4) WHAT DOES IT COME WITH?

This is important, especially for a first time shooter. Many firearm manufacturers are working very hard to get your money, so they are including such things as holsters, mag pouches, loaders and extra magazines.  While these extra treats may be appealing, there is also something to be said about spending your money on a good gun, instead of being swooned by ‘freebies’.  Many higher-end firearms come with one mag, or in the case of AR’s, naked, to allow you to customize as you see fit, and to let you know exactly where your money is going.  While not critical to your purchase, it is something that may make it easier to decide between your numerous options.

5) HOW ACCESSIBLE ARE PARTS AND ACCESSORIES?

Like all things, firearms will and do breakdown.  When they do, how difficult is it going to be to find replacement parts?  There are many fantastic guns out there that may be exactly what you want, but finding a replacement part will keep you off the range for months while you wait watching your mailbox.  For the seasoned shooter this may be less of an issue, but for a first purchase buying that rare firearm that no one at the range has may be a tempting choice, but one which may come around to bite you on the rear.  For a first pistol, I do recommend buying something more common so that if these issues arise, a quick trip to the local gun store should be able to provide a solution.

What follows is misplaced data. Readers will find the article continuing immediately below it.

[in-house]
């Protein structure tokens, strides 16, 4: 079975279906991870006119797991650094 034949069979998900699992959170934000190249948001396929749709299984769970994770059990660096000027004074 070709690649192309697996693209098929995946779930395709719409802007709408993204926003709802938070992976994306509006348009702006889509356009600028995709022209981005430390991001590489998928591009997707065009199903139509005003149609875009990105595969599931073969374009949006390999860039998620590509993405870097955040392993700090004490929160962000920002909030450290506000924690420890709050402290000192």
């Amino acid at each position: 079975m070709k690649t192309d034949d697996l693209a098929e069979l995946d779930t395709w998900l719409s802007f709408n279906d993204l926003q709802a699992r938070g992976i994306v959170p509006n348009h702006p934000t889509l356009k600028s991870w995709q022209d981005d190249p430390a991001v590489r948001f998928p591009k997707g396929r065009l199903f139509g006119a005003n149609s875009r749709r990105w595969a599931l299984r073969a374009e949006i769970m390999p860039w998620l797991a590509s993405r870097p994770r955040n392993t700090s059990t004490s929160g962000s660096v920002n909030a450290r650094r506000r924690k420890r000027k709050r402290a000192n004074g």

Many people shoot their guns stock, meaning they do not alter it from its original production, while many others live to customize a firearm and truly make it their own.  If you are of the latter category, finding a firearm that will be easy to find after-market parts for may be your best bet.  Otherwise, you can stray into the rarer side of things and deal with finding parts when the situation arises.

As for holsters and gear some firearms offer a great variety and selection, and some will sit you at your computer for hours trying to source what you need.  I love the Steyr M9A1, but in Canada, finding magazines or holsters for them is a near impossibility.  To me, this fact makes it a pistol I would shy away from.